The preservation of cell identity depends on the maintenance of gene expression programs through mitosis. Generally, this is mediated by epigenetic systems of repression involving Polycomb proteins and H3K9 and DNA methyltransferases. Pluripotent Embryonic Stem (ES) cells constitute an exception as abrogation of these systems does not lead to detrimental consequences, with defects appearing only during differentiation. This is particularly surprising since ES cells maintain their transcriptome and developmental potential over long periods of frequent divisions. Understanding how ES cells identity is mitotically maintained is the focus of this application.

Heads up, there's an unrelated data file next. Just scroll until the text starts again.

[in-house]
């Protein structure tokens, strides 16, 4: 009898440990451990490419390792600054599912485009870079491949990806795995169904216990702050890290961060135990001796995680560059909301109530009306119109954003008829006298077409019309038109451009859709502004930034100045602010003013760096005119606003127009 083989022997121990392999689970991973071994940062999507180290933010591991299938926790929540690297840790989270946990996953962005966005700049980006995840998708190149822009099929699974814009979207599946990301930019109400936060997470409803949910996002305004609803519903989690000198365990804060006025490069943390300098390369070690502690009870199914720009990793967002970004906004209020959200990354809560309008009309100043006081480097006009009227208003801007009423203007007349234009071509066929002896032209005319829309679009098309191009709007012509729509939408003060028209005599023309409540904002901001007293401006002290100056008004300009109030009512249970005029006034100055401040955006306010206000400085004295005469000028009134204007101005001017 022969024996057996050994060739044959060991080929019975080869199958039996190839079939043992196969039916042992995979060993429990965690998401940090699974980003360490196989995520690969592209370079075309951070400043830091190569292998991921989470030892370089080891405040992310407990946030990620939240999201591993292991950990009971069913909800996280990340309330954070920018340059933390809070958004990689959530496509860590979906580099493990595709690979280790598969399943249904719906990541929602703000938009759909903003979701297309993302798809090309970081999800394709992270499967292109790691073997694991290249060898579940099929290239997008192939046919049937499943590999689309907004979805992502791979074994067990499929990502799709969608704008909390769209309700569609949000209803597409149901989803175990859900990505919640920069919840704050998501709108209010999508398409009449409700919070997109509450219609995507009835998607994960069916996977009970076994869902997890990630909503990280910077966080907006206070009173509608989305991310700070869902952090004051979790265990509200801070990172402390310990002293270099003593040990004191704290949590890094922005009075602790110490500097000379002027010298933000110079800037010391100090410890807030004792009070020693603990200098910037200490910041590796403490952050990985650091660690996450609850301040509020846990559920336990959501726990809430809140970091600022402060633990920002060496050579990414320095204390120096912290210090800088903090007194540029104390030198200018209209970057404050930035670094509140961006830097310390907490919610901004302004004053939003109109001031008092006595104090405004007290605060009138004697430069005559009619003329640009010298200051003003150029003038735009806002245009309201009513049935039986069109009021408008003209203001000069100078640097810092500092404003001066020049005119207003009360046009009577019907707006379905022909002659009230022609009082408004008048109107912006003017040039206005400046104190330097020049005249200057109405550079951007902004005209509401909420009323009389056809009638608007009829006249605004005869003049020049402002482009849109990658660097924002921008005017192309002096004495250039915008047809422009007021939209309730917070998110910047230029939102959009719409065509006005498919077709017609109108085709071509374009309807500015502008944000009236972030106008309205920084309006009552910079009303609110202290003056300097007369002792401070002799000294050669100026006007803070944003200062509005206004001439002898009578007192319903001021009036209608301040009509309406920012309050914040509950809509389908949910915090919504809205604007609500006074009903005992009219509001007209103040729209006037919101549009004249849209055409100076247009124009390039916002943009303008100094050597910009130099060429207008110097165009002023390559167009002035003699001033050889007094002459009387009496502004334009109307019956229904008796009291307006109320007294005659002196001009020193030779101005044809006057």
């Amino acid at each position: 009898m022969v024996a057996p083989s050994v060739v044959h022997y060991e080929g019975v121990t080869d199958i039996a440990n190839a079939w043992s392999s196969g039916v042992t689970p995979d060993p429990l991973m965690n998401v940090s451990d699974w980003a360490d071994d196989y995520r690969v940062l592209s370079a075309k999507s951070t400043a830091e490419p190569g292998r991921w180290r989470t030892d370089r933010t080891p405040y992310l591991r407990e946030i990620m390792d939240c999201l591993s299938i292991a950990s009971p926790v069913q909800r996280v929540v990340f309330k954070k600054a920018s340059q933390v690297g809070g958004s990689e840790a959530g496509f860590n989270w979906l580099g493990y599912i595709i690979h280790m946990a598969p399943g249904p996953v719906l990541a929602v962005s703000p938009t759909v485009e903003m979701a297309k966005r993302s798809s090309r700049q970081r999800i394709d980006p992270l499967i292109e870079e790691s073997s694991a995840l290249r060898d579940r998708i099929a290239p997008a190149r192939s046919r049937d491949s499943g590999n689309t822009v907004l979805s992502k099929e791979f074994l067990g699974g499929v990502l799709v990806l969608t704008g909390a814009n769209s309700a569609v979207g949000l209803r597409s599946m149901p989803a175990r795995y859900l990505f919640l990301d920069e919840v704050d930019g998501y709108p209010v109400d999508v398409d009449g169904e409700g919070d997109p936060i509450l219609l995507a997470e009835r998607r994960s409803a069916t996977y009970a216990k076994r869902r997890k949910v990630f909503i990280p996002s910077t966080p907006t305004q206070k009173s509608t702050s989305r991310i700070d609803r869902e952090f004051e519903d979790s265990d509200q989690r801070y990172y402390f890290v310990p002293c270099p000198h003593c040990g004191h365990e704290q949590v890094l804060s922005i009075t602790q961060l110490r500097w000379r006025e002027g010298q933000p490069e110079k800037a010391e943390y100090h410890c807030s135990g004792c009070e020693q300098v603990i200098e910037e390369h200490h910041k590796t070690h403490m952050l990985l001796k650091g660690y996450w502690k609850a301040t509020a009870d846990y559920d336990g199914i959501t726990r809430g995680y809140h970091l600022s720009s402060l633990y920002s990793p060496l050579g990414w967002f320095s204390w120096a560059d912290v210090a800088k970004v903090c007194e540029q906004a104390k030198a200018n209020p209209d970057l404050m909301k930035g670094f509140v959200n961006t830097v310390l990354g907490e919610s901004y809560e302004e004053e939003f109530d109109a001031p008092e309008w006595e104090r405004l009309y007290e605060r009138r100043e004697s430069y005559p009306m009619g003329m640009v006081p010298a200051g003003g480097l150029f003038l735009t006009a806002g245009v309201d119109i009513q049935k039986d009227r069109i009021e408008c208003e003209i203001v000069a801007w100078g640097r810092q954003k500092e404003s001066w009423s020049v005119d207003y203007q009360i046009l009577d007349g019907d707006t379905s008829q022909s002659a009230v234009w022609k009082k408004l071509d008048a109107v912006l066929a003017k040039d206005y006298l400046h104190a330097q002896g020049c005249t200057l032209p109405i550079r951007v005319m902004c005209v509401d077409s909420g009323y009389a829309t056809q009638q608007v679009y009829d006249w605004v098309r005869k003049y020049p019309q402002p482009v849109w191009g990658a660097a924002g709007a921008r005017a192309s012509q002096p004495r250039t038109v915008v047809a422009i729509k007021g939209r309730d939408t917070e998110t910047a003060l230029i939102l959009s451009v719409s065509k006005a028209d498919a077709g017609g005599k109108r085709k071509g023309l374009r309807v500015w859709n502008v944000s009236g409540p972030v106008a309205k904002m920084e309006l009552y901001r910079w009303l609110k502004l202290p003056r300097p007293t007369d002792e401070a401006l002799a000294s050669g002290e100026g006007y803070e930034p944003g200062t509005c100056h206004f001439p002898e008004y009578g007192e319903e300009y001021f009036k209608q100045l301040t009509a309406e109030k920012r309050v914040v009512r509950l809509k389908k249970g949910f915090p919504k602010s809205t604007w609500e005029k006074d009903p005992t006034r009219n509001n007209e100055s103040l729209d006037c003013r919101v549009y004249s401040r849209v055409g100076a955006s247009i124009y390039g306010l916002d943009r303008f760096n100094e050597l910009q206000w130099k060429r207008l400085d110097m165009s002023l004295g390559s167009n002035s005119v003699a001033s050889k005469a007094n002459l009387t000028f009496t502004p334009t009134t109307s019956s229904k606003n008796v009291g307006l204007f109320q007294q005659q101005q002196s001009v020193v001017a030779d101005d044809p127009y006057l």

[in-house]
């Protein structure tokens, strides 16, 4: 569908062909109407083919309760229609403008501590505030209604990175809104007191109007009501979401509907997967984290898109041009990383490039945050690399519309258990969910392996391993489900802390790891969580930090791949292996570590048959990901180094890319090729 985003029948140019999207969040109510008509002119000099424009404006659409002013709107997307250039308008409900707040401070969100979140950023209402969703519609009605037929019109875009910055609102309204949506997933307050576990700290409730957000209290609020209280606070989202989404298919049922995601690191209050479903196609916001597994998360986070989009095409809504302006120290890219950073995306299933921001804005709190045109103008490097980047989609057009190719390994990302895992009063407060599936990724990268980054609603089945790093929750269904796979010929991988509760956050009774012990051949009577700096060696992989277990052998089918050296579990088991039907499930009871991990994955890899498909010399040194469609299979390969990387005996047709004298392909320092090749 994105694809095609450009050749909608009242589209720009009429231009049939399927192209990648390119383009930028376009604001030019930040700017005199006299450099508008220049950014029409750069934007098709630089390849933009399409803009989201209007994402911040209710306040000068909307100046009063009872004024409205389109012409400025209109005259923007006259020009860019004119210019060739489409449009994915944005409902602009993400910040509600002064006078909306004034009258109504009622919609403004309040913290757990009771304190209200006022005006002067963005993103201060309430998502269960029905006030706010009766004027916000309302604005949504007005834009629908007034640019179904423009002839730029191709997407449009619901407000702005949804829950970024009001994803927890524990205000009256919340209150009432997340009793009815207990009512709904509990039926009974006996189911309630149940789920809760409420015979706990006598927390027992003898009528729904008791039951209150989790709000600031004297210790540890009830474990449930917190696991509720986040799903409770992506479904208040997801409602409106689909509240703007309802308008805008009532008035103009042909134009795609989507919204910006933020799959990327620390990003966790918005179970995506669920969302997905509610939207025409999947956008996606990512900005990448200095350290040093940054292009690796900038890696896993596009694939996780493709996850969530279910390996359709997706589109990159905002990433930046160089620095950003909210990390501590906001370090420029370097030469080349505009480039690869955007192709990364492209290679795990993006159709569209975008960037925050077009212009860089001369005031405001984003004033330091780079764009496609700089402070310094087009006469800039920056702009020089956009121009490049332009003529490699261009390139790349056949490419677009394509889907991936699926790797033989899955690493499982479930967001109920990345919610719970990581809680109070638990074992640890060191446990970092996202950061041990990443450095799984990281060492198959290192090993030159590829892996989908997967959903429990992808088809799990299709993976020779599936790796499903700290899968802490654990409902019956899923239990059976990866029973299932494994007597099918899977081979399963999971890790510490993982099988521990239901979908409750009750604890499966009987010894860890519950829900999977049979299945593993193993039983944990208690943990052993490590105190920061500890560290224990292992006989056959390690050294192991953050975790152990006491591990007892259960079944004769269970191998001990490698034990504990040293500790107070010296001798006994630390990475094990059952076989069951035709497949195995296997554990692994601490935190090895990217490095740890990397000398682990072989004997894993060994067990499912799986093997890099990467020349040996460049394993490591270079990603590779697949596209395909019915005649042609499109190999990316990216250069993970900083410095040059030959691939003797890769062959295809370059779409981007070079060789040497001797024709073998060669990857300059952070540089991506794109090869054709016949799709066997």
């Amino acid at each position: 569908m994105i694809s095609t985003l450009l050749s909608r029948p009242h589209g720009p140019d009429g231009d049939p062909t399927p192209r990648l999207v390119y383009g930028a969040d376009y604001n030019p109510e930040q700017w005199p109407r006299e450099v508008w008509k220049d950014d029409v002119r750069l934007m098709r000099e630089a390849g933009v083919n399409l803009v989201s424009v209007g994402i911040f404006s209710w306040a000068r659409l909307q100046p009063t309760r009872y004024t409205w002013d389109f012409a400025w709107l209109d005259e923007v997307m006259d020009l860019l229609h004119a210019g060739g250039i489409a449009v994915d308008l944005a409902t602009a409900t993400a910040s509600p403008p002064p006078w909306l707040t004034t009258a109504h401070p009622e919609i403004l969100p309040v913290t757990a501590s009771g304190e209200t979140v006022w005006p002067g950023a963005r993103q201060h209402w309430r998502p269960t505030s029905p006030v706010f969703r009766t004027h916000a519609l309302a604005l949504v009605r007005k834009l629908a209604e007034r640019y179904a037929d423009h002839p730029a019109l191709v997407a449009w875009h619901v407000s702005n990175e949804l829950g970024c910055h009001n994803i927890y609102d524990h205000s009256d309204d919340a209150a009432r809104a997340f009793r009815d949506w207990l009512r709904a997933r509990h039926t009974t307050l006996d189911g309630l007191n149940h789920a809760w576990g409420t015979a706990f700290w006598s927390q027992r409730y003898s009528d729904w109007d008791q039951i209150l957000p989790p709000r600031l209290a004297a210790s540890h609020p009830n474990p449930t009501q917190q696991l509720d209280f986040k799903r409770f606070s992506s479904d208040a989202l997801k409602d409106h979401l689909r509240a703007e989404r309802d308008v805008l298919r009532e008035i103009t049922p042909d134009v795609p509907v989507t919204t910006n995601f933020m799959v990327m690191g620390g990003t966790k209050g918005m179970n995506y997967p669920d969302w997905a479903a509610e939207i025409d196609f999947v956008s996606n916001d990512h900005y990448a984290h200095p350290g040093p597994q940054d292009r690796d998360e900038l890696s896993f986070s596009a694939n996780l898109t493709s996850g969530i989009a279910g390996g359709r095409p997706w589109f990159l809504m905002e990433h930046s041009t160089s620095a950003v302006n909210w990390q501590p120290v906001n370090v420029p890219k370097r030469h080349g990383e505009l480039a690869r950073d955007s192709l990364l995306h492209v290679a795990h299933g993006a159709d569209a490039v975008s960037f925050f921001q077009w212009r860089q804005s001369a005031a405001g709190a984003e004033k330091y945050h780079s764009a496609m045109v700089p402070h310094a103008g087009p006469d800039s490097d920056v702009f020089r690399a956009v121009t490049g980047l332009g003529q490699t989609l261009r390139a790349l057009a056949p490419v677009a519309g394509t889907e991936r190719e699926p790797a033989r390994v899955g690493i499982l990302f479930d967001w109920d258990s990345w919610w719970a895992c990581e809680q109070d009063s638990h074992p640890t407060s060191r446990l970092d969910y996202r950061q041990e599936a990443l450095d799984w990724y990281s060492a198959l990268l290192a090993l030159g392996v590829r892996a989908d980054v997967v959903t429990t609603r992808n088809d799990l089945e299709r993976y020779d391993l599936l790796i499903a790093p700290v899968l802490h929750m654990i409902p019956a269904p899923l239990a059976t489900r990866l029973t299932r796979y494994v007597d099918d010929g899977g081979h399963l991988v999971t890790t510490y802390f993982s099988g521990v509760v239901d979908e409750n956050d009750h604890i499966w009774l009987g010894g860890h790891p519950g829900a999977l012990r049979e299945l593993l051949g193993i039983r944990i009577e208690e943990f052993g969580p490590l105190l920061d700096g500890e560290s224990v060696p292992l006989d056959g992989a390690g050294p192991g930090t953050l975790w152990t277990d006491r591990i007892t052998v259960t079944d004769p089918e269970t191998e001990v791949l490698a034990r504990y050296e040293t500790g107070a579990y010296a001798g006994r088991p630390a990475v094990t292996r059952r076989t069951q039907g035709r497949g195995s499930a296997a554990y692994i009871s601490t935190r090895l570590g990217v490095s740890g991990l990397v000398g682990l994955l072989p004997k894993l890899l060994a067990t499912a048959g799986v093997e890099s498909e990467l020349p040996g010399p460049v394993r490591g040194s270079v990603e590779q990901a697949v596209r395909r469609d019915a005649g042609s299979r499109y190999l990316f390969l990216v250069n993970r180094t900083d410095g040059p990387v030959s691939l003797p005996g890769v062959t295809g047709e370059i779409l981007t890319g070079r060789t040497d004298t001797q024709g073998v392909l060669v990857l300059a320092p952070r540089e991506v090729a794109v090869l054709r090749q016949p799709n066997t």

An unconventional view will be adopted in which the mitotic stability of pluripotency depends on the memory of gene activation (rather than repression). These so-called “bookmarking mechanisms” rely on transcription factors whose binding at specific genomic locations is mitotically stable, preserving and instructing gene activity from mother to daughter cells. The major hypothesis driving this proposal is therefore that memory of active transcription in ES cells is maintained by retention of one or several pluripotency transcription factors on mitotic chromatin. We have identified one such “bookmarking” factor and we propose to study its potential function on the intergenerational maintenance of ES cells identity.
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